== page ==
A lot has been said about last week's flap over President Obama's scolding of the Supreme Court during the State of the Union. FDR was the last president who criticized a particular Supreme Court decision in a State of the Union speech. Justice Alito's mouthing the words "that's not true" in response have also been much-criticized, even by those who acknowledge that the justice was correct. I don't want to repeat everything that's been said, but I did notice something that I haven't seen anyone else picking up on.
Last week, the Supreme Court reversed a century of law to open the floodgates for special interests - including foreign corporations - to spend without limit in our elections. Well I don't think American elections should be bankrolled by America's most powerful interests, or worse, by foreign entities.
I don't think what he said about Bush's Supreme Court nominees was all that respectful. He basically accused Roberts of having a callous heart toward the weak and being dismissive of attempts to eradicate discrimination. Then two paragraphs later he complained that Democrats were attacking Senator Leahy's motivations for supporting Roberts, as if it's bad to attack people's motives, something he'd just spent a couple paragraphs doing with Roberts.
Of course, then-Senator Obama's arguments against then-Judge Alito applied just as strongly to then-Judge Sotomayor when President Obama nominated her to the Supreme Court. So he has a history of making charges about the assumed motivations of conservative judges but unwilling to hold his own nominations to the same standard.
It strikes me as disingenuous and extremely unfair to assume hidden motives when judges and justices actually give arguments for their decisions. It might also be unfair and uncharitable to assume a line like this one must mean he thought they were intentionally doing this to achieve the bad result he predicts will happen, but that is the most natural way to read the sentence he used (and I'm sure this speech underwent much effort to get it just right). I do hope this line in the speech wasn't intentional on his part, because I don't like the kind of partisan spirit that attributes bad motives to those who disagree. But I see exactly that kind of partisan spirit in President Obama's consistent stance toward judges who are to his right but well within the mainstream, and that inclines me to think he probably wouldn't change a line like that if someone pointed out to him that it seems to indicate that he's attributing bad motives to these judges.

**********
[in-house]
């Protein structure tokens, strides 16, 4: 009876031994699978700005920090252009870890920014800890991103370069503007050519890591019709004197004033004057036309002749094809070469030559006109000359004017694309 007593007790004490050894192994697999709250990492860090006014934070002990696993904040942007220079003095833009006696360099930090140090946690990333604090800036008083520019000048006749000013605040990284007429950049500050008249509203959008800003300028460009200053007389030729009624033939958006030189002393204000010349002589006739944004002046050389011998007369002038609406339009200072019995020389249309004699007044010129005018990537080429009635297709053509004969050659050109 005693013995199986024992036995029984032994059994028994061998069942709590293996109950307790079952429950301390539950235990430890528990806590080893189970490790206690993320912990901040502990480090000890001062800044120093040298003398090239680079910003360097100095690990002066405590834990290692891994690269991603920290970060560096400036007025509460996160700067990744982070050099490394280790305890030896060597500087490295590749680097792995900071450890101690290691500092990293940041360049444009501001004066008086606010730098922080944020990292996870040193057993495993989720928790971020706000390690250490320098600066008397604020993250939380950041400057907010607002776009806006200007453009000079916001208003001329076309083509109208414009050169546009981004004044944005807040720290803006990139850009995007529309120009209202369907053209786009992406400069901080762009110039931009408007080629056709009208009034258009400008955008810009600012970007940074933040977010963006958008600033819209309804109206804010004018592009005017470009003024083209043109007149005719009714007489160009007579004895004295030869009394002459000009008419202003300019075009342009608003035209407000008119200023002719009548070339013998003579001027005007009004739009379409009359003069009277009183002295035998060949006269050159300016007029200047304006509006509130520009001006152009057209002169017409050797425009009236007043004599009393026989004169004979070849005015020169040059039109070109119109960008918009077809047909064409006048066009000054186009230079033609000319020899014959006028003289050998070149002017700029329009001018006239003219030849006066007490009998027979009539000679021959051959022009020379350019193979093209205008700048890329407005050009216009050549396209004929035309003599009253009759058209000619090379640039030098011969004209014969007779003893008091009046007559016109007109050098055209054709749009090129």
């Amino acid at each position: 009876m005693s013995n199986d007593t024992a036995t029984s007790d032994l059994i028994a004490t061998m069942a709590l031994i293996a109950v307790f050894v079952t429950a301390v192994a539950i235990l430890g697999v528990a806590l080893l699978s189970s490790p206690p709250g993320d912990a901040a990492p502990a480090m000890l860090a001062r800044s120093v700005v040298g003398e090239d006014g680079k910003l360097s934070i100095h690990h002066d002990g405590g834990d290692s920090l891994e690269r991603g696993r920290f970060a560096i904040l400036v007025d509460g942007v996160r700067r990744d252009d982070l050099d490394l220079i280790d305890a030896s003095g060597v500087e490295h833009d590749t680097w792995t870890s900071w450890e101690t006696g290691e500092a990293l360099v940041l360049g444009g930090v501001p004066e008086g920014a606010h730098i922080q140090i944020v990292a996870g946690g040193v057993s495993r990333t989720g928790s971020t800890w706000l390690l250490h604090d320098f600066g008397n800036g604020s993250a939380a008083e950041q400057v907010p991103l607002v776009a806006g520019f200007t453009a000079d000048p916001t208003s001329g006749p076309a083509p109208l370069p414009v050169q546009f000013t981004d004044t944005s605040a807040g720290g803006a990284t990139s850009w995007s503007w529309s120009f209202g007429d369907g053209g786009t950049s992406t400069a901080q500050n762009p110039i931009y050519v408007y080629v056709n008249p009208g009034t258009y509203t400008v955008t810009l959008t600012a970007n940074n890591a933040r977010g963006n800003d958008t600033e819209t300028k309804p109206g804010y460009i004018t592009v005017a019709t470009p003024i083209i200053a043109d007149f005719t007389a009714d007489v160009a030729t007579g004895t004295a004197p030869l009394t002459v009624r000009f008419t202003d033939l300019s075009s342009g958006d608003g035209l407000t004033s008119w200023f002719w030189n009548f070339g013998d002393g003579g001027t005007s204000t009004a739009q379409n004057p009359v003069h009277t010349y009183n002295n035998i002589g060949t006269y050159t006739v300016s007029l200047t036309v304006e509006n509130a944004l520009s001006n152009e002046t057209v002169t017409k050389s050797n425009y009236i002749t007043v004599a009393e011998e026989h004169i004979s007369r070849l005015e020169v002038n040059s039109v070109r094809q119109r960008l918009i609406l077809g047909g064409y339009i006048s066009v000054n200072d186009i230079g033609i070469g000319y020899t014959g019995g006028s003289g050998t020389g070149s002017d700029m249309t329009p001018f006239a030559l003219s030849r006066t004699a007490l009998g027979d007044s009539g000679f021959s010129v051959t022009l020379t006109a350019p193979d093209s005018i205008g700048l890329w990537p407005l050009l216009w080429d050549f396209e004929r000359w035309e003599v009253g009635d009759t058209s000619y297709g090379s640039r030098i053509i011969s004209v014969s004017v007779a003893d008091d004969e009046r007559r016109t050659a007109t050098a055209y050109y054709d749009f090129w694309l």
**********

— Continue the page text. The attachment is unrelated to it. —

I have a feeling that's exactly what he wants to convey, because it's a way of dirtying those he disagrees with without sounding as mean as he would if he just talked explicitly about bad motives. It's an effective way of motivating the base who agrees with him while flying under the radar of those who might miss the nuance of language, and in this case the fact that his fact-checkers allowed him to misrepresent the decision so badly led critics to focus entirely on the issues of fact, with some also criticizing him for his nearly-unprecedented move of criticizing a recent Supreme Court decision in a State of the Union. No one seems to have noticed the attribution of bad motives. My suspicion is that Justice Alito did, however, and I have to wonder if that's more what he was responding to than the misinterpretation of the decision that came after. From watching the video, assuming the audio is synced properly, I have to say that the timing of his response suggests so.